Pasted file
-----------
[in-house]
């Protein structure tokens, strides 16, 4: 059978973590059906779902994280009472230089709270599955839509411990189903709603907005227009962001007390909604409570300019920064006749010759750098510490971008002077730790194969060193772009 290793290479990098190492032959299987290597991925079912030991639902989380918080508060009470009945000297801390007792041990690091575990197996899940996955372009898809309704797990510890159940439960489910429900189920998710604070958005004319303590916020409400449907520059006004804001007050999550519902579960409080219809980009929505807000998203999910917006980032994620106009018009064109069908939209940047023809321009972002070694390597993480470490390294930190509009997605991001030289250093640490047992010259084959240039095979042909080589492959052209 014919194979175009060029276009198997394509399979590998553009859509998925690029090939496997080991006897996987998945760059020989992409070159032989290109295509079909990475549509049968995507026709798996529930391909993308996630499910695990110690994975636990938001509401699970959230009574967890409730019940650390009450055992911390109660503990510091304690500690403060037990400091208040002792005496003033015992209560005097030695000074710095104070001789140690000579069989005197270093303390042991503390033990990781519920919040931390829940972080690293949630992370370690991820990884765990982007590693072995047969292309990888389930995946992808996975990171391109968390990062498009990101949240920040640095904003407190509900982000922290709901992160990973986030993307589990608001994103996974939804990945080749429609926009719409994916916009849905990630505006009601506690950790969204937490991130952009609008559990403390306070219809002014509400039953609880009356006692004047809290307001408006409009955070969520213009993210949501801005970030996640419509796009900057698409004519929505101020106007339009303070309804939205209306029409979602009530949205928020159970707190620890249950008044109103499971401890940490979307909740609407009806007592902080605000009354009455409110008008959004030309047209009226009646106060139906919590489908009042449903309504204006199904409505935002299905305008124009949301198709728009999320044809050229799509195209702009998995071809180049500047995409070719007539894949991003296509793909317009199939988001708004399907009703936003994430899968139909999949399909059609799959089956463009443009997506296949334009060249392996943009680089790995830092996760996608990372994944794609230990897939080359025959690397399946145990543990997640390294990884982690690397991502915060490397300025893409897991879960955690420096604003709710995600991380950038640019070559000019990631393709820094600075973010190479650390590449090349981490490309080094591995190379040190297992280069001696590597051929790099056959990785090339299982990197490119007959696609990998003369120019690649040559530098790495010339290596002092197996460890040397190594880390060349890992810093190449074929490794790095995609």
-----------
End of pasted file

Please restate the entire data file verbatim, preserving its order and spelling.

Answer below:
[in-house]
């Protein structure tokens, strides 16, 4: 059978973590059906779902994280009472230089709270599955839509411990189903709603907005227009962001007390909604409570300019920064006749010759750098510490971008002077730790194969060193772009 290793290479990098190492032959299987290597991925079912030991639902989380918080508060009470009945000297801390007792041990690091575990197996899940996955372009898809309704797990510890159940439960489910429900189920998710604070958005004319303590916020409400449907520059006004804001007050999550519902579960409080219809980009929505807000998203999910917006980032994620106009018009064109069908939209940047023809321009972002070694390597993480470490390294930190509009997605991001030289250093640490047992010259084959240039095979042909080589492959052209 014919194979175009060029276009198997394509399979590998553009859509998925690029090939496997080991006897996987998945760059020989992409070159032989290109295509079909990475549509049968995507026709798996529930391909993308996630499910695990110690994975636990938001509401699970959230009574967890409730019940650390009450055992911390109660503990510091304690500690403060037990400091208040002792005496003033015992209560005097030695000074710095104070001789140690000579069989005197270093303390042991503390033990990781519920919040931390829940972080690293949630992370370690991820990884765990982007590693072995047969292309990888389930995946992808996975990171391109968390990062498009990101949240920040640095904003407190509900982000922290709901992160990973986030993307589990608001994103996974939804990945080749429609926009719409994916916009849905990630505006009601506690950790969204937490991130952009609008559990403390306070219809002014509400039953609880009356006692004047809290307001408006409009955070969520213009993210949501801005970030996640419509796009900057698409004519929505101020106007339009303070309804939205209306029409979602009530949205928020159970707190620890249950008044109103499971401890940490979307909740609407009806007592902080605000009354009455409110008008959004030309047209009226009646106060139906919590489908009042449903309504204006199904409505935002299905305008124009949301198709728009999320044809050229799509195209702009998995071809180049500047995409070719007539894949991003296509793909317009199939988001708004399907009703936003994430899968139909999949399909059609799959089956463009443009997506296949334009060249392996943009680089790995830092996760996608990372994944794609230990897939080359025959690397399946145990543990997640390294990884982690690397991502915060490397300025893409897991879960955690420096604003709710995600991380950038640019070559000019990631393709820094600075973010190479650390590449090349981490490309080094591995190379040190297992280069001696590597051929790099056959990785090339299982990197490119007959696609990998003369120019690649040559530098790495010339290596002092197996460890040397190594880390060349890992810093190449074929490794790095995609």